Why were the Spanish missionaries in California more successful than the American missionaries in Oregon?
Lacking testimony from the Native Americans involved, it is very hard to know the answer to this question. It is hard to know why, for instance, a measles epidemic in what is now Washington led to the deaths of the Whitmans while similar epidemics did not led to the killing of Spanish missionaries. There are, however, at least three factors that might help to explain the different levels of success.
First, the Spanish missionaries were backed by the full weight of the Spanish government. They were not (as the missionaries in Oregon were) mere individuals off to try to save souls. This may have made them seem more important in the eyes of the Native Americans. It might have made the Indians more likely to want to convert to gain access to the wealth and power of the Spaniards.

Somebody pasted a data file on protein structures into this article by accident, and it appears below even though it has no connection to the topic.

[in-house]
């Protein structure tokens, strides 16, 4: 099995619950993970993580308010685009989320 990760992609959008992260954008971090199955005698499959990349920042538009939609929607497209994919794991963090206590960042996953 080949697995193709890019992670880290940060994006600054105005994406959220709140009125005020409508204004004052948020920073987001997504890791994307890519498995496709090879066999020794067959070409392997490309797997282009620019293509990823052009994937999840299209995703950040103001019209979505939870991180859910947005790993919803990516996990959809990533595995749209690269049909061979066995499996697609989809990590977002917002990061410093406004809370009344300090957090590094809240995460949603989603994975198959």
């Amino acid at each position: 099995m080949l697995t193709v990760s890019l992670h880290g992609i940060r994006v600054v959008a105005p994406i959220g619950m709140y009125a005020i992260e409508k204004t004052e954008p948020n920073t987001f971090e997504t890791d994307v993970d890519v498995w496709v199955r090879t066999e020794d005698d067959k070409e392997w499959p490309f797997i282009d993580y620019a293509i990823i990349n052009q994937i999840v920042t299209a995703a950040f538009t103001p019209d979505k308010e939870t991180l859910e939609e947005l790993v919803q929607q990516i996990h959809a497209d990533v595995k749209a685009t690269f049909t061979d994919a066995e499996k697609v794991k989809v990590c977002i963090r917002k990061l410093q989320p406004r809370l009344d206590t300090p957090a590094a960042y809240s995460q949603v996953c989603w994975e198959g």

Second, the Catholics had a monopoly on California. Therefore, they were able to present a single message. The Oregon missionaries were both Catholic and Protestant. The competition between the two might have lowered Native American respect for both.
Finally, the Spanish did not come along with huge numbers of European settlers. It may be that they did not seem like as much of a threat as the Oregon missionaries did. The Oregon missionaries came along with many settlers and might have been seen more as a threat.